Wednesday, September 10, 2008

Fringe Review

The reports of no show mythology were greatly exaggerated.

I needn't of worried, after all Fringe is in the capable hands of JJ Abrams.  The same man we're trusting Star Trek to.  Can there be any higher form of praise? (Rhetorical question, but here's the answer anyway, only the person George entrusts Episodes 7-9 to will be given a higher form of praise.)

Last night's 83 minute (after commercials) pilot set the stage for what should be an exciting series very reminiscent of the X-Files.  While mythology driven serials have been increasingly mythology heavy (not that there's anything wrong with this) since JJ's last two shows (Alias and LOST), X-Files set the template for a mythology driven serial that didn't require constant vigilance (as MadEye Moody might say).  Some episodes were "Mythological" episodes (pertaining to the overall storyline of the show, the Aliens and government conspiracy) and some were "Monster of the Week" episodes (one off stories that were completed, well as much as anything ever was in the X-Files world, in the time allotted for that episode).  Chances are good that you didn't miss too much of the overall storyline if you missed one of those episodes and therefore it wasn't imperative that you made sure you were home for every new episode of The X-Files.  When an important episode was upcoming, the previews made sure you knew it and planned accordingly.

It looks like Fringe will follow the same template.  Each week's episode will be a "mystery of the week" that will get solved within the episode.  At the same time, there is an overall mystery, known on the show as "The Pattern", that will be the characters main goal to solve, but the clues to that overall plot will be gained by the weekly mysteries.  The closer you watch the series, the more you'll discover about the overall mystery, but meanwhile, every week will have a one hour mystery that doesn't require knowledge from the viewer on the overall mystery.  It'll just be a procedural, sort of a Sci-Fi CSI.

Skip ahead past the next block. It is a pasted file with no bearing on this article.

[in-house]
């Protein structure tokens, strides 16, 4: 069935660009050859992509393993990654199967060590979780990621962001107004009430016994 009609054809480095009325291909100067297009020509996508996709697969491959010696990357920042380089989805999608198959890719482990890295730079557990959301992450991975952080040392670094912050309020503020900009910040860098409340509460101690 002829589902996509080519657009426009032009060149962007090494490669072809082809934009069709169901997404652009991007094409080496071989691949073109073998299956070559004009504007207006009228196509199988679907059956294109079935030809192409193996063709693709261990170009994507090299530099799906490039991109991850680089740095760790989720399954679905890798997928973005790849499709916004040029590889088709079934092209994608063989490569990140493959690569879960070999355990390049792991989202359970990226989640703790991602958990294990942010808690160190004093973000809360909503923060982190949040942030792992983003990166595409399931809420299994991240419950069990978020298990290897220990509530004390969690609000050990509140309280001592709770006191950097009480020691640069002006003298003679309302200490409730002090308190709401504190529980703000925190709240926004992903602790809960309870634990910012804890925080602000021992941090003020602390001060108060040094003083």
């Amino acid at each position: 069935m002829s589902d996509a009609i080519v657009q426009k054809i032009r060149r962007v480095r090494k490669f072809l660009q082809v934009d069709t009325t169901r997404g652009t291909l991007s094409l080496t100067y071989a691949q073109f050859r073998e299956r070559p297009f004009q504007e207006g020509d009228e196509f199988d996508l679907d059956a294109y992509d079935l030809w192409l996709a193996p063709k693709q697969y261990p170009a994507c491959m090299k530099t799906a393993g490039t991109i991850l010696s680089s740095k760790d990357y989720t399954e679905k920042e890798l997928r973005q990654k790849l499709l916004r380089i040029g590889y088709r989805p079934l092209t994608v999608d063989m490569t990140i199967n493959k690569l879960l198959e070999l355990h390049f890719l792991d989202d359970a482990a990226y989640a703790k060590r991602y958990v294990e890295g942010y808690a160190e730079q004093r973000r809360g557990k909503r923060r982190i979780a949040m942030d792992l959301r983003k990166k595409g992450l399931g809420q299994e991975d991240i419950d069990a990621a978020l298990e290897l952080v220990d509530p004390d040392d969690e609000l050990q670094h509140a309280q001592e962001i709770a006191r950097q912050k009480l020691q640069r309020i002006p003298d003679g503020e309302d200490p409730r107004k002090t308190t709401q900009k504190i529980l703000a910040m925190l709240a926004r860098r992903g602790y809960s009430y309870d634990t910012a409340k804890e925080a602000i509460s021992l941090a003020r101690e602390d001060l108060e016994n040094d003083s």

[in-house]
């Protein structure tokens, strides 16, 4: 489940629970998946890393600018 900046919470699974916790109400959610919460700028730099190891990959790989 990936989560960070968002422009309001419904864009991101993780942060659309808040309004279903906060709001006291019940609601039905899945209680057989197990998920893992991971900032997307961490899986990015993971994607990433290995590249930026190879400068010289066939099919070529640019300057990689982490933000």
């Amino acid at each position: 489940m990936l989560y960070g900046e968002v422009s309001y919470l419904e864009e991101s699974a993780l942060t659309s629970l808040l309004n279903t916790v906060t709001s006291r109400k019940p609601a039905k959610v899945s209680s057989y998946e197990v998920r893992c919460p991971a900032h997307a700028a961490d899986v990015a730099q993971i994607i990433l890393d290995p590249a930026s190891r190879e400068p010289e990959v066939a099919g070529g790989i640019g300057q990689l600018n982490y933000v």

Whether or not this will work to bring in larger viewers, since an encyclopedia like knowledge of the show won't be required (like on LOST, again, not that there's anything wrong with that), we'll have to wait and see.

Myself, I'm eager to see what else there is to know about The Pattern and what other interesting mysteries the show will throw at us as viewers.

Until Next Time, If you missed it yesterday, there will be an encore showing of the premiere episode on FOX Saturday night.  Do yourself a favor and check it out, JJ Abrams has done it again.

Tuesday, September 9, 2008


FRINGE premieres tonight on FOX.  It's the new show from JJ Abrams (creator of Alias and LOST) and has a distinct X-Files vibe going on.

Tonight's 95 minute premiere opens with a mystery involving a plane landing, but everyone on it is dead.  An FBI agent is tasked to find out what happened leading her to a mad scientist (literally mad, he's in an institution) and his theories about fringe sciences, mind-reading, teleportation, excetra, in other words, all our sci-fi faves.  In order to get his cooperation, she enlists the help of the scientist's son (and the Scully of the show) played by Pacey from Dawson's Creek.  (Joshua Jackson if you insist on using actor's real names.)

By the end of the 95 minute premiere, the first mystery will be solved and we'll get a new one next week.

Apparently, the network is hoping that less of a serialized approach will hope viewers feel more comfortable, as it will allow them to come in whenever and not be too penalized by missing an episode.

I suppose this is a sound theory, but speaking for myself, I'm much more interested in investing my time in shows that ask something of me.  Sure, sometimes it means that I have to hold off after missing an episode and catching up in the summer with the DVD release (although iTunes has made it much easier to catch up quickly for the low, low price of  $1.99, and often times the networks have the episode available for free on their own website, so this is less and less of an issue), but on the flipside, keeping up with a serialized show is tons more rewarding.

I have to admit, I'm excited about Fringe, because of the creators pedigree in part and also because of the storyline and actors attached, but I think that I'd be tons more interested if it were a highly serialized show the way that Alias and LOST were.

After all, if I'm not penalized for missing an episode, isn't it more likely that I will?

Until Next Time, I'll put up my review of the pilot tomorrow.